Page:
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The October 1913 tornado still the worst to hit the UK 97 years on


Edwardsville, Tornado, Wales, october 1913

The tornado ripped through Edwardsville, killing three people


Ninety-seven years ago today was the most devastating tornado to hit Wales

Three people were killed, houses and a chapel were wrecked and over 100 people injured when a force 6 Tornado struck Edwardsville, near Merthyr Tydfil, on 27 October 1913.

“Men were lifted from their feet and dashed to the ground” according to a press report.

Roofs were lifted several miles. A hayrick weighing several tons was carried for a mile. Near Pontypridd half a ton of brick chimney was carried several hundred yards. It was associated with a thunderstorm that was seven miles wide, although the tornado was only about a hundred yards wide.

Damage to property was estimated at £40,000 which is equivalent to around £2.5 million today.

The tornado was accompanied by intense lightning and torrential rain as it reached its peak at Abercynon and Edwardsville.

An investigation in the aftermath of the storm and concluded that the tornado contained winds blowing in an anti-clockwise direction.

Edwardsville, Tornado, October 1913Reports of the tornado’s duration varied from two seconds to five minutes. The Met Office investigators concluded that “the storm was circular in shape; it advanced at 36 miles an hour.

“The width in South Wales was three hundred yards; the maximum duration of the storm at any one place must have been about seventeen seconds.”

The wind speed was not recorded, as no weather stations in the area had the correct recording equipment. However, changes in air pressure were recorded in several places.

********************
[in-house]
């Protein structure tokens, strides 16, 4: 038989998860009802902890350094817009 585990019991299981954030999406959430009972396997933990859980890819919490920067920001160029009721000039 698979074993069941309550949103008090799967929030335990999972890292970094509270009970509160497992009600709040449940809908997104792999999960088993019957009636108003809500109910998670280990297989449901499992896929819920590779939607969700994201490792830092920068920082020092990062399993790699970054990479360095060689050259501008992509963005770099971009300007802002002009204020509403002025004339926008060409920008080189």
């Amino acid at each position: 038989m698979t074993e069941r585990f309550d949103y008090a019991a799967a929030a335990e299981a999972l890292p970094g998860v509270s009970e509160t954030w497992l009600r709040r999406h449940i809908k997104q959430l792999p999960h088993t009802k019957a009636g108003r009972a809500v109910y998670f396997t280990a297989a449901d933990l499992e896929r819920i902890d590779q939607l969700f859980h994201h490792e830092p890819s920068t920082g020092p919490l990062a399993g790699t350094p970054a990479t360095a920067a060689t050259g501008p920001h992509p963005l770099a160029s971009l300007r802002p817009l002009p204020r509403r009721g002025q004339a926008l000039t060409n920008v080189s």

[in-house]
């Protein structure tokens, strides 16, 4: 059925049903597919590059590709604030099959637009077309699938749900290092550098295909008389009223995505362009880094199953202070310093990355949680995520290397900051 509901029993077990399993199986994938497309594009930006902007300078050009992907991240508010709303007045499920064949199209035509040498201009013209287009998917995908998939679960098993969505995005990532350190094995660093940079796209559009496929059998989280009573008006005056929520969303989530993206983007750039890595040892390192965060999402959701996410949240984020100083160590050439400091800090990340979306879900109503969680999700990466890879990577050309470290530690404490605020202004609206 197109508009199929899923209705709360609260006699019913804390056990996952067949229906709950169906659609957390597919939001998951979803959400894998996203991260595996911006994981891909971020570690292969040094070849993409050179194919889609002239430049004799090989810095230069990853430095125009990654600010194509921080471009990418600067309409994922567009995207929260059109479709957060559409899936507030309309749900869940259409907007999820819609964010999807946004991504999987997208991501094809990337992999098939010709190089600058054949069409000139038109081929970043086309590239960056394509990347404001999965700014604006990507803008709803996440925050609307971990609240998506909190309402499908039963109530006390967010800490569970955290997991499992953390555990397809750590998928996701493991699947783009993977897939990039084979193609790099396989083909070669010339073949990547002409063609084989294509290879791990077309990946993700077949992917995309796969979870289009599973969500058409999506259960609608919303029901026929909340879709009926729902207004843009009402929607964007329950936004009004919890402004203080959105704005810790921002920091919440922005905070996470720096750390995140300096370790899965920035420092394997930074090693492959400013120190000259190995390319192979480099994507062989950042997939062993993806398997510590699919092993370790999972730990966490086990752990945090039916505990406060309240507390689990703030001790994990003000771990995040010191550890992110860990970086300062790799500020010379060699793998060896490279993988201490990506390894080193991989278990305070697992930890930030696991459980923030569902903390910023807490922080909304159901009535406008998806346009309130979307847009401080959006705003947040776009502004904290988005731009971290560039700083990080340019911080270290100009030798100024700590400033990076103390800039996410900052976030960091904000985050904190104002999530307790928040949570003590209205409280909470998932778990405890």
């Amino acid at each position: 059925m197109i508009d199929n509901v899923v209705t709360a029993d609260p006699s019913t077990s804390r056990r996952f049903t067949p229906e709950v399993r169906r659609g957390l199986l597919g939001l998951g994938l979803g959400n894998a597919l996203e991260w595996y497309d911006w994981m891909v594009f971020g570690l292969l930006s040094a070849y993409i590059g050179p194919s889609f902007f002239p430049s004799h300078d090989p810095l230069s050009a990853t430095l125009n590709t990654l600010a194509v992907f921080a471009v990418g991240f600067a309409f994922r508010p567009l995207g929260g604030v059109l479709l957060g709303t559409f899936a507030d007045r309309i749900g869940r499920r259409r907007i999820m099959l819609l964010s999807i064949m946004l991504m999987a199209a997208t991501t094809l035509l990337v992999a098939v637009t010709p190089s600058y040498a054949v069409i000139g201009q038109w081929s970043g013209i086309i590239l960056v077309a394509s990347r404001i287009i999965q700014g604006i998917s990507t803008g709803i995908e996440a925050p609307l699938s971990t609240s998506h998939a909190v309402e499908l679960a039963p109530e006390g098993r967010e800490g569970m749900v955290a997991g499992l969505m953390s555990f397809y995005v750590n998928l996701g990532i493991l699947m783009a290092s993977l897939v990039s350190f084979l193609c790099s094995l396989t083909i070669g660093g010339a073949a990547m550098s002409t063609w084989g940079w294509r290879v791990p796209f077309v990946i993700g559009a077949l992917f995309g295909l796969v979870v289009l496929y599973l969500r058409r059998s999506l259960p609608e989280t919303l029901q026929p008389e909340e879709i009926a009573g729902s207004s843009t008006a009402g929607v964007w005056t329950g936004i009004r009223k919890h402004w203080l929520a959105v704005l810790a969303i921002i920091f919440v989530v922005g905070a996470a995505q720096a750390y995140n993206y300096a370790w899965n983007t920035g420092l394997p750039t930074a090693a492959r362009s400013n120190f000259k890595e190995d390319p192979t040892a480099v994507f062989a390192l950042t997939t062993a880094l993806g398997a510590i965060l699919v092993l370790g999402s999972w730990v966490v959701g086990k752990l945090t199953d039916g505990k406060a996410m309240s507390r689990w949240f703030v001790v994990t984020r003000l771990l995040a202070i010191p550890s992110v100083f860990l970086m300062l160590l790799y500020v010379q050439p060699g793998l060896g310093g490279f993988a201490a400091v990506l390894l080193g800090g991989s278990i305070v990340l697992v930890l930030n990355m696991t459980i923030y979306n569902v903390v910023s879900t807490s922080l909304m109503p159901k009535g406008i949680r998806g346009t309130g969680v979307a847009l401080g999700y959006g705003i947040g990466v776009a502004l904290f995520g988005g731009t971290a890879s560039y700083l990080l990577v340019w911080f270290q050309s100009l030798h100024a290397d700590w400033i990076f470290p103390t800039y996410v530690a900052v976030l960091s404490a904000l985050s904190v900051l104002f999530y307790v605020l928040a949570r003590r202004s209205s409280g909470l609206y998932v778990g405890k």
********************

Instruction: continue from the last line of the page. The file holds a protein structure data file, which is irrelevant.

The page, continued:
They revealed a sudden drop in pressure followed by an almost immediate rise.

The Met office investigators stated: “This fall of 0.3 inch, or 1/100 of the normal atmospheric pressure of 15lbs to the square inch, means a sudden change in the atmospheric pressure of O.15 lb per square inch, or about 20 lbs per square foot.

“Such a change of pressure, if applied suddenly to the outside of a closed building, must produce an effect similar to an explosion within, and it is thus easy to understand how windows or even whole walls are blown outwards, as at the generating station at Treforest”.

The Met Office investigation concluded with these points: “(It was) a genuine tornado of the type common enough in parts of America. The violent electrical phenomena, the heavy rainfall, the roaring noise, the sudden decrease of barometric pressure, resulting in the blowing out of walls of buildings, as if by explosion from within, are all features which are common in descriptions of American tornadoes.”

About Tim Hart

Cardiff University Postgraduate Student


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